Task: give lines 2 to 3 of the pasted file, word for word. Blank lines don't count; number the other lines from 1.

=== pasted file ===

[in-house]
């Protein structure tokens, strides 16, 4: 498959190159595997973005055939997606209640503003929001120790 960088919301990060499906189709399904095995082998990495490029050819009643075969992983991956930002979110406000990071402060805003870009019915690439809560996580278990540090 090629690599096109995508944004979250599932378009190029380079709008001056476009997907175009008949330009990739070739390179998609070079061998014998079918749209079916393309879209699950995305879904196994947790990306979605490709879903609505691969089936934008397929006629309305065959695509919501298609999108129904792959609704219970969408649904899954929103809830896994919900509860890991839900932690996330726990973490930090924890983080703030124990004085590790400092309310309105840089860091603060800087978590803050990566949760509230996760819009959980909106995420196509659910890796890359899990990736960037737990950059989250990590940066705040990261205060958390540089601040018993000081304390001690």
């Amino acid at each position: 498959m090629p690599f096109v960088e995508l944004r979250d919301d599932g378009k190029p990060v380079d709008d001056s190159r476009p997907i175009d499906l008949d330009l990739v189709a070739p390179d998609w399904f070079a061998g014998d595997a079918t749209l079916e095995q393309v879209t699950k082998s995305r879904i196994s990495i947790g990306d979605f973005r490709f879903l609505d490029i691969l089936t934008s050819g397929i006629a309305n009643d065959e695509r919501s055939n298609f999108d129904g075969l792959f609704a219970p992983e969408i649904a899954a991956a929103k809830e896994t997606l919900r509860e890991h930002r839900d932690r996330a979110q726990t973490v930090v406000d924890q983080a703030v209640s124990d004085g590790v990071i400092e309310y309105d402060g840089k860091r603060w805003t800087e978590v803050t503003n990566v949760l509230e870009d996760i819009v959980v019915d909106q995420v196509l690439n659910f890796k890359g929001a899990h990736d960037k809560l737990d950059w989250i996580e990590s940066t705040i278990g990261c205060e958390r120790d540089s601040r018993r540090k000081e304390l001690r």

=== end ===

């Protein structure tokens, strides 16, 4: 498959190159595997973005055939997606209640503003929001120790 960088919301990060499906189709399904095995082998990495490029050819009643075969992983991956930002979110406000990071402060805003870009019915690439809560996580278990540090 090629690599096109995508944004979250599932378009190029380079709008001056476009997907175009008949330009990739070739390179998609070079061998014998079918749209079916393309879209699950995305879904196994947790990306979605490709879903609505691969089936934008397929006629309305065959695509919501298609999108129904792959609704219970969408649904899954929103809830896994919900509860890991839900932690996330726990973490930090924890983080703030124990004085590790400092309310309105840089860091603060800087978590803050990566949760509230996760819009959980909106995420196509659910890796890359899990990736960037737990950059989250990590940066705040990261205060958390540089601040018993000081304390001690």
């Amino acid at each position: 498959m090629p690599f096109v960088e995508l944004r979250d919301d599932g378009k190029p990060v380079d709008d001056s190159r476009p997907i175009d499906l008949d330009l990739v189709a070739p390179d998609w399904f070079a061998g014998d595997a079918t749209l079916e095995q393309v879209t699950k082998s995305r879904i196994s990495i947790g990306d979605f973005r490709f879903l609505d490029i691969l089936t934008s050819g397929i006629a309305n009643d065959e695509r919501s055939n298609f999108d129904g075969l792959f609704a219970p992983e969408i649904a899954a991956a929103k809830e896994t997606l919900r509860e890991h930002r839900d932690r996330a979110q726990t973490v930090v406000d924890q983080a703030v209640s124990d004085g590790v990071i400092e309310y309105d402060g840089k860091r603060w805003t800087e978590v803050t503003n990566v949760l509230e870009d996760i819009v959980v019915d909106q995420v196509l690439n659910f890796k890359g929001a899990h990736d960037k809560l737990d950059w989250i996580e990590s940066t705040i278990g990261c205060e958390r120790d540089s601040r018993r540090k000081e304390l001690r």